For the removal of Contract workers, the Employers can exercise the Clauses in their contract or simply not renew their agreements when they come to an end.

As far as Daily wage workers are concerned, they can be appropriately retrenched by following the 'Principle of Last Come First Go.'

Is the Notification dated 29.03.2020 applicable to the Private Sector?

That a perusal of the Notification dated, 29.03.2020 would show that it does not specify anywhere that it is only applicable to the Public Sector. However, the Notification draws its powers from the Disaster Management Act 2005, more specifically Section 51, for its compliance. The said Section begins as :

"Sec 51:

Punishment for obstruction, etc.- Whoever, without reasonable cause- ........."

According to the Shorter Oxford English Dictionary, Vol. 2, p. 2543, 'whoever' means 'anyone who, any who.' The meaning is given in Webster's Comprehensive Dictionary, International Edn., Vol. 2, at p. 1437 is 'anyone without exception' 'any person who.'[Rai Bahadur Seth Shreeram Durgaprasad Vs. Respondent: Director of Enforcement (1987)3SCC27]

A joint reading of the above would show that the Notification itself does not draw a distinction on its applicability and applies to both Public and Private entities.

It is also important to note that the Private sector in India also has to function within the statutes and the constitutional framework and cannot claim immunity from such directions. Even otherwise, it is the social responsibility of the establishments to look after the welfare of their workers as much as possible.

How should Employers deal with cases of Workman who have migrated back to their home town?

Due to the current lockdown, quite a large number of workers have migrated back to their home towns. As per the advisory of the Ministry of Labour and Employment to various ministries dated 20.03.2020, all the public/private employers were advised that if any worker takes leave, he should be deemed to be on duty without any consequential reduction in wages for the period of this pandemic. That further, if the place of work is made non-operational due to Covid-19, the employees shall be deemed on duty. Therefore, the workers migrating back to their home town,ought to be paid there wages in full.However, the employers in cases of such workers who have migrated to their native places are also expected to act a little compassionately even after the lockdown is lifted so that they have ample opportunity to come back to their workplace. Any illegal activity on the part of the employer in such cases can be dealt with in terms of the Legislations in place.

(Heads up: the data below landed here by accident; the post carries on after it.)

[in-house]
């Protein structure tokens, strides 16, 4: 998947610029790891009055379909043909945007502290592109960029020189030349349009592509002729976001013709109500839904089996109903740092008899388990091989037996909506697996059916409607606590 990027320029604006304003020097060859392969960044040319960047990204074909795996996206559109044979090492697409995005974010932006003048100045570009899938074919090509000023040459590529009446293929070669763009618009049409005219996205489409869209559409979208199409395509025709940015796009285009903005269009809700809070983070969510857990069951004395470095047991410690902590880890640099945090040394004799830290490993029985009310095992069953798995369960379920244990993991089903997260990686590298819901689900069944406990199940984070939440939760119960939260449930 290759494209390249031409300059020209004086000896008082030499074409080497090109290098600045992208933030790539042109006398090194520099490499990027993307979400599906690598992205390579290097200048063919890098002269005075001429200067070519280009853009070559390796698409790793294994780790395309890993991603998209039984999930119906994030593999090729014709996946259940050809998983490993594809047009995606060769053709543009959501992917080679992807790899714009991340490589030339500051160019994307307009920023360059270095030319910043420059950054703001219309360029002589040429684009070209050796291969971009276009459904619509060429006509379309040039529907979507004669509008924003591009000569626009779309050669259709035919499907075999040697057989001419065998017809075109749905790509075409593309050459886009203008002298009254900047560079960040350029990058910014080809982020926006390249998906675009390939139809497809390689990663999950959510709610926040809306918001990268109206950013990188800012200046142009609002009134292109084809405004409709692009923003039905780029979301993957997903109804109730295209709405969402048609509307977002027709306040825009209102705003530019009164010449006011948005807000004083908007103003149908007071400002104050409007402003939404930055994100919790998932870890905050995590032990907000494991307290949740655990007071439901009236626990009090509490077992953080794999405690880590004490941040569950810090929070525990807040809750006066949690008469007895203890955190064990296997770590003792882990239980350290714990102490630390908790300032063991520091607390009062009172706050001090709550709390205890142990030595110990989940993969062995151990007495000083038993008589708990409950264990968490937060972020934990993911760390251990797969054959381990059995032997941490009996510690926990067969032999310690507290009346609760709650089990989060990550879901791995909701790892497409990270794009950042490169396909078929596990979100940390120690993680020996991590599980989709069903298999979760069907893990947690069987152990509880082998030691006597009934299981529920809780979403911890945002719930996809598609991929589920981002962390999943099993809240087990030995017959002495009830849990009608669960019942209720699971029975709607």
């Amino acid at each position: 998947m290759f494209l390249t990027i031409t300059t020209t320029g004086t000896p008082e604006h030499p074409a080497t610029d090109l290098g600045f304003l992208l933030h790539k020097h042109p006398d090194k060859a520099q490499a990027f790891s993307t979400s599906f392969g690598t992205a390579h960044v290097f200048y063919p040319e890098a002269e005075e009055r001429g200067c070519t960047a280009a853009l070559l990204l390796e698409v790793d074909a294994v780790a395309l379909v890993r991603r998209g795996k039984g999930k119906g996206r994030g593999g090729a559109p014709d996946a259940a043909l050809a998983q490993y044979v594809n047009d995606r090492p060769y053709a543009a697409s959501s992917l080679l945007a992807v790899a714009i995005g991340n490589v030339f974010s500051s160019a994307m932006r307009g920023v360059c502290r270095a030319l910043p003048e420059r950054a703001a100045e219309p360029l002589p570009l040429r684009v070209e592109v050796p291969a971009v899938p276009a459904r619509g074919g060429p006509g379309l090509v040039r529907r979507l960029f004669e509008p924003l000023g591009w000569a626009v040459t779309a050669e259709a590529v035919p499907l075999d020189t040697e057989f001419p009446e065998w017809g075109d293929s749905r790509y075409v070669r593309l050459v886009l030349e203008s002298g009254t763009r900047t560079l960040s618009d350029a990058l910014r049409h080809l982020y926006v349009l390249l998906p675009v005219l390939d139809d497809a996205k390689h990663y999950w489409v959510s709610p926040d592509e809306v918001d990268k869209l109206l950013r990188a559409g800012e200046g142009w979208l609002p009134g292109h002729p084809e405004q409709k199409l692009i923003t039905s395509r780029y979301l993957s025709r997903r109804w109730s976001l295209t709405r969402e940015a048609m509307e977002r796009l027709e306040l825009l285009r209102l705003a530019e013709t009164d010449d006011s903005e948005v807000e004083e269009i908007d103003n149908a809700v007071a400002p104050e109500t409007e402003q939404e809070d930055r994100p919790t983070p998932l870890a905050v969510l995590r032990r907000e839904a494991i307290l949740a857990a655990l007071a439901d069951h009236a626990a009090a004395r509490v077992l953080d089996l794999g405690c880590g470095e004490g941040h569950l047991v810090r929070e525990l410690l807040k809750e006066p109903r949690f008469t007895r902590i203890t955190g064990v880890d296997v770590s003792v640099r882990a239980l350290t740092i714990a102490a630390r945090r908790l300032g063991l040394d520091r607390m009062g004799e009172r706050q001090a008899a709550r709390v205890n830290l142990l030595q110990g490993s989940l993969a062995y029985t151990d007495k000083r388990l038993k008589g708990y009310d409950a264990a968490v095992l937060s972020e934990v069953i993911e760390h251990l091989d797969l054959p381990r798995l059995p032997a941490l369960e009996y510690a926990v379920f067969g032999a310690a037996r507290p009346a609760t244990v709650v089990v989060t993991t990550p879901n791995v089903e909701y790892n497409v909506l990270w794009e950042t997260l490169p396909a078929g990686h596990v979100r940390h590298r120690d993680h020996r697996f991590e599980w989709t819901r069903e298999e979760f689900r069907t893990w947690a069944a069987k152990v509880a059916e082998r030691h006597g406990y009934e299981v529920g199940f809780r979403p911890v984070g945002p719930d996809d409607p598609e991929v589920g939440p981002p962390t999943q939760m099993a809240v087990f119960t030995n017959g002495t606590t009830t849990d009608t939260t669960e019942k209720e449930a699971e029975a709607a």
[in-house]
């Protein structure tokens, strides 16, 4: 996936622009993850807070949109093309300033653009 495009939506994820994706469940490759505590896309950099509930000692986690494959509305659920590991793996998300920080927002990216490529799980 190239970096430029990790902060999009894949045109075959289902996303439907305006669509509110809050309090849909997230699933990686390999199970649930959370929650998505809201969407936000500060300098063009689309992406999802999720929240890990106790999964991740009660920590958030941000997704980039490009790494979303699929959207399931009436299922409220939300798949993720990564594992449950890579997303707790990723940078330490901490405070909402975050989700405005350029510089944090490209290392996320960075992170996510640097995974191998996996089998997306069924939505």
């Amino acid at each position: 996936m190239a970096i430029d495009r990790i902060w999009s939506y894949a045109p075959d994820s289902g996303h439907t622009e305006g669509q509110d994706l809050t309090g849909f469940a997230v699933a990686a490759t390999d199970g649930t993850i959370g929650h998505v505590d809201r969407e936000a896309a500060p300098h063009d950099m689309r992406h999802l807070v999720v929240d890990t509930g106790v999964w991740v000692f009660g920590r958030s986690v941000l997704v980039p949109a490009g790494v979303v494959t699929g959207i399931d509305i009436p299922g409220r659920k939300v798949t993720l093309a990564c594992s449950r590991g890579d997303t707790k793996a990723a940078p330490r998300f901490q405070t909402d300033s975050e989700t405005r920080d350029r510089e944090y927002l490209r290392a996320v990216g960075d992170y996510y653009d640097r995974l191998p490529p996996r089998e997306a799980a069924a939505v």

Also, as per MHA Notification dated 29.03.2020, the employer shall have to pay full wages to its workers, be it in industries, shops or any commercial establishment, without deductions, assuming that the establishment is closed, and the work is not being carried out hence, the workers would have to be paid are regardless of them migrating to their home towns or not.

In this scenario, while the most category of workers would be protected, however, the situation for daily wagers might still, be bleak as it is the majority of this category of workers that have migrated back to their home towns, their incomes were not fixed but was dependent upon the work done by them daily, and now when there is no work their employers can easily refuse payment to them or terminate them as most of the times, there is no proper record maintained by such employees.

Conclusion:

Even though the Central and State Governments have taken numerous steps to help the enormous working class in India by initiating several welfare measures. It is imperative that the Central Government also aids the establishments as much as possible by providing various reliefs such as tax breaks, moratoriums on payment of loans, ensuring steady cash flow as in the long run it is these establishments that have to support the workers. It is also the responsibility of the Government to ensure that the impact of instant notifications can be absorbed as much as possible by both Public & Private establishments. Even otherwise, it is quite commendable that most of the establishments big or small, public or private are abiding by the directives of the Central Government and are paying the wages to their workers while keeping a balance of mitigating their losses.

The Author of this aticle is Mr. Vaibhav Kalra, Managing Partner and Founder of Kalra & Co.